If Trump is elected this November, the disgruntled voters backing him will lose their excuse for anger. Having invested in a faux political diamond, they will, for quite a while, be loath to admit it isn't real. As they now fight, from desperate hope and angry resentment, against the truth of his past record, they will then fight, from false pride mingled with shame, against the truth of his continuation, Obama style, of the elitist faction's agenda for tyranny. Using the same legislative coalition Obama has been able to rely upon (enlarged by GOP members too timid, at least for a while, to oppose "their" president), Trump will be unstoppable. He has repeatedly promised to continue Obama's abusive executive diktats, so the assault on constitutional integrity will also continue.

Moreover, as Trump's true character becomes undeniably clear, the conservative political world will come apart. Truth will be repeatedly sacrificed in a brawl over "Who lost America," made all the more uncontainable by the fact that neither the preponderance of those "conservatives" who now support Trump, nor regrettably enough of those who oppose him, are doing so on the basis of America's Founding ideals – those defined in "America's creed," the Declaration of Independence. Those principles provide the ground for unity and hope on which America's goodwill and spirit can be revived. But no one still acting in the elitist faction charade has taken their stand expressly upon them.

Even if Trump doesn't win, however, the future doesn't look much brighter. The script right now has him reeling from recent losses, so that talk of "going third party" is again in the air. If he were eventually to do so, the impetus of pride might be at work in that scenario as well. It could move those who have supported him to break with the party that has rejected their judgment. Whether Hillary then triumphs because Trump hives off enough self-styled "conservatives," or the GOP quislings triumph behind Cruz or someone else, the GOP will stand to govern from a fractured base, very possibly in the context of an electorate seething with discontent.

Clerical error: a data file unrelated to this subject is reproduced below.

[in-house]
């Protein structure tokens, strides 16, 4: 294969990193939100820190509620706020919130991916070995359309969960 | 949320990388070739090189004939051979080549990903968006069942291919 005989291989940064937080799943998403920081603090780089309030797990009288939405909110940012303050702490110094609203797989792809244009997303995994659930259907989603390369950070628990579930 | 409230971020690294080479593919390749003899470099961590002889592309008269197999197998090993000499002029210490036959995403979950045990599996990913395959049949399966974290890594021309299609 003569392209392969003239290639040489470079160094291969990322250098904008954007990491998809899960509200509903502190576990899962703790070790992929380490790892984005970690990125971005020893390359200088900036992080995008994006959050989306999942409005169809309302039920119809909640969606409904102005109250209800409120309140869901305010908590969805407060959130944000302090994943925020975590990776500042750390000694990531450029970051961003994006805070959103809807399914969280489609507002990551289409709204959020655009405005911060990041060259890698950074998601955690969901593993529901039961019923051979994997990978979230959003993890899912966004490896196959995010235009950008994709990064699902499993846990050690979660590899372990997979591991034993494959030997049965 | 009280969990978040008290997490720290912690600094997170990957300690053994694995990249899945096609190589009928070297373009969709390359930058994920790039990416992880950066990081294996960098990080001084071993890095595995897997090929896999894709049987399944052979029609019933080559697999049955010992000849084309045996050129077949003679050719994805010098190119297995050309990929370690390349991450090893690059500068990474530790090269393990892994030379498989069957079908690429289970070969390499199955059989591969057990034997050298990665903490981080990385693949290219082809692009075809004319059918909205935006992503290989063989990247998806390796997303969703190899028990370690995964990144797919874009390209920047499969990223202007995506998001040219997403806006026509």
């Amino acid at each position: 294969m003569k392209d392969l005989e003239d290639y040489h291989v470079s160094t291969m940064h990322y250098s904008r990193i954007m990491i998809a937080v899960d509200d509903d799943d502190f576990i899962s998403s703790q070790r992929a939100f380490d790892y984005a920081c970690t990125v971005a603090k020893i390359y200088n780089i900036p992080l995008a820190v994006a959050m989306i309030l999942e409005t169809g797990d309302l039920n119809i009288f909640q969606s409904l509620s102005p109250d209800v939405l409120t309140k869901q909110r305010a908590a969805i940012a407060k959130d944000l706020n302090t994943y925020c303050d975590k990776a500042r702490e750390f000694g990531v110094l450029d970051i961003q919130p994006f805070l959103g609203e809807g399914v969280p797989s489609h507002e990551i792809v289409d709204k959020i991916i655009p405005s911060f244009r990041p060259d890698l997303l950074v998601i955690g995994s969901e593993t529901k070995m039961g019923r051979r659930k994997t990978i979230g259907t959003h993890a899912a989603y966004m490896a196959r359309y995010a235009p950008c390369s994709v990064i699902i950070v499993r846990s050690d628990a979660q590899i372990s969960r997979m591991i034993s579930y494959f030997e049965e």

America's better destiny, founded upon its dedication to the better hopes of mankind, will suffer in any case. But the elitist faction powers-that-be will be well positioned to reap advantage from what might appear to be the worst political fragmentation in America's history. That fragmentation seems more irreparable because of the decline of the nation's dedication to the premises of God-endowed right, including liberty, that were once the supple glue upholding the union of our hearts and spirit.

If only we were asking now "Who will save America?" – now before it just becomes a question of what we have lost. But to ask and answer that question, we will have to revive our trustful faith in the One who was already, and still and always is, our only true salvation, be it as Americans or simply as human beings. Only by that revival of our creed will we recognize in action that the answer for our nation's good is not in any roster of political stars the elitist faction deceitfully sets – but in ourselves; and in our faith; and in our Creator, God.

To see more articles by Dr. Keyes, visit his blog at and his commentary at and

© Alan Keyes


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Alan Keyes

Dr. Keyes holds the distinction of being the only person ever to run against Barack Obama in a truly contested election – featuring authentic moral conservatism vs. progressive liberalism – when they challenged each other for the open U.S. Senate seat from Illinois in 2004... (more)